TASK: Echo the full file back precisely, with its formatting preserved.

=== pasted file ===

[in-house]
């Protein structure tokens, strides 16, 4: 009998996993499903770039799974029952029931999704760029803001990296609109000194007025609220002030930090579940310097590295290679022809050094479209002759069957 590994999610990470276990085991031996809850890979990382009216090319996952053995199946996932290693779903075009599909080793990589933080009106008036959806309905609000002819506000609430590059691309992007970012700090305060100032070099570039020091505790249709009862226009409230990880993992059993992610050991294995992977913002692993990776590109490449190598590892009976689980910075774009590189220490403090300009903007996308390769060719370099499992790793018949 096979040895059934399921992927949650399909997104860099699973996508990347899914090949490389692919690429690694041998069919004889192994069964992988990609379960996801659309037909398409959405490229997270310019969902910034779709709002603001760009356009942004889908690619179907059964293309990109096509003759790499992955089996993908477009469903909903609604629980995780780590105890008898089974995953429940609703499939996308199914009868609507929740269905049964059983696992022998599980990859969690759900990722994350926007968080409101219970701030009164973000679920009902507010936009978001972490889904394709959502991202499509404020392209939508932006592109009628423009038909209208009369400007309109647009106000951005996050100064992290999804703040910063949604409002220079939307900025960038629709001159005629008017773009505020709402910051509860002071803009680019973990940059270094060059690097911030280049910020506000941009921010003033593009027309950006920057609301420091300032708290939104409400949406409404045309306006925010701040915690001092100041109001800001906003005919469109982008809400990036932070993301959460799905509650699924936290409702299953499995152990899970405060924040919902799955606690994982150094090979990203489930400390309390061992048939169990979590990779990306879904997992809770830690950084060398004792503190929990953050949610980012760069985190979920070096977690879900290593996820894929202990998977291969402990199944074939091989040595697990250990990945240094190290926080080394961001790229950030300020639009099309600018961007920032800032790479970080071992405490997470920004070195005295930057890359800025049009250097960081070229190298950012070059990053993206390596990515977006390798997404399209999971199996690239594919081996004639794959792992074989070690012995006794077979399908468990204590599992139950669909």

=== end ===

[in-house]
């Protein structure tokens, strides 16, 4: 009998996993499903770039799974029952029931999704760029803001990296609109000194007025609220002030930090579940310097590295290679022809050094479209002759069957 590994999610990470276990085991031996809850890979990382009216090319996952053995199946996932290693779903075009599909080793990589933080009106008036959806309905609000002819506000609430590059691309992007970012700090305060100032070099570039020091505790249709009862226009409230990880993992059993992610050991294995992977913002692993990776590109490449190598590892009976689980910075774009590189220490403090300009903007996308390769060719370099499992790793018949 096979040895059934399921992927949650399909997104860099699973996508990347899914090949490389692919690429690694041998069919004889192994069964992988990609379960996801659309037909398409959405490229997270310019969902910034779709709002603001760009356009942004889908690619179907059964293309990109096509003759790499992955089996993908477009469903909903609604629980995780780590105890008898089974995953429940609703499939996308199914009868609507929740269905049964059983696992022998599980990859969690759900990722994350926007968080409101219970701030009164973000679920009902507010936009978001972490889904394709959502991202499509404020392209939508932006592109009628423009038909209208009369400007309109647009106000951005996050100064992290999804703040910063949604409002220079939307900025960038629709001159005629008017773009505020709402910051509860002071803009680019973990940059270094060059690097911030280049910020506000941009921010003033593009027309950006920057609301420091300032708290939104409400949406409404045309306006925010701040915690001092100041109001800001906003005919469109982008809400990036932070993301959460799905509650699924936290409702299953499995152990899970405060924040919902799955606690994982150094090979990203489930400390309390061992048939169990979590990779990306879904997992809770830690950084060398004792503190929990953050949610980012760069985190979920070096977690879900290593996820894929202990998977291969402990199944074939091989040595697990250990990945240094190290926080080394961001790229950030300020639009099309600018961007920032800032790479970080071992405490997470920004070195005295930057890359800025049009250097960081070229190298950012070059990053993206390596990515977006390798997404399209999971199996690239594919081996004639794959792992074989070690012995006794077979399908468990204590599992139950669909």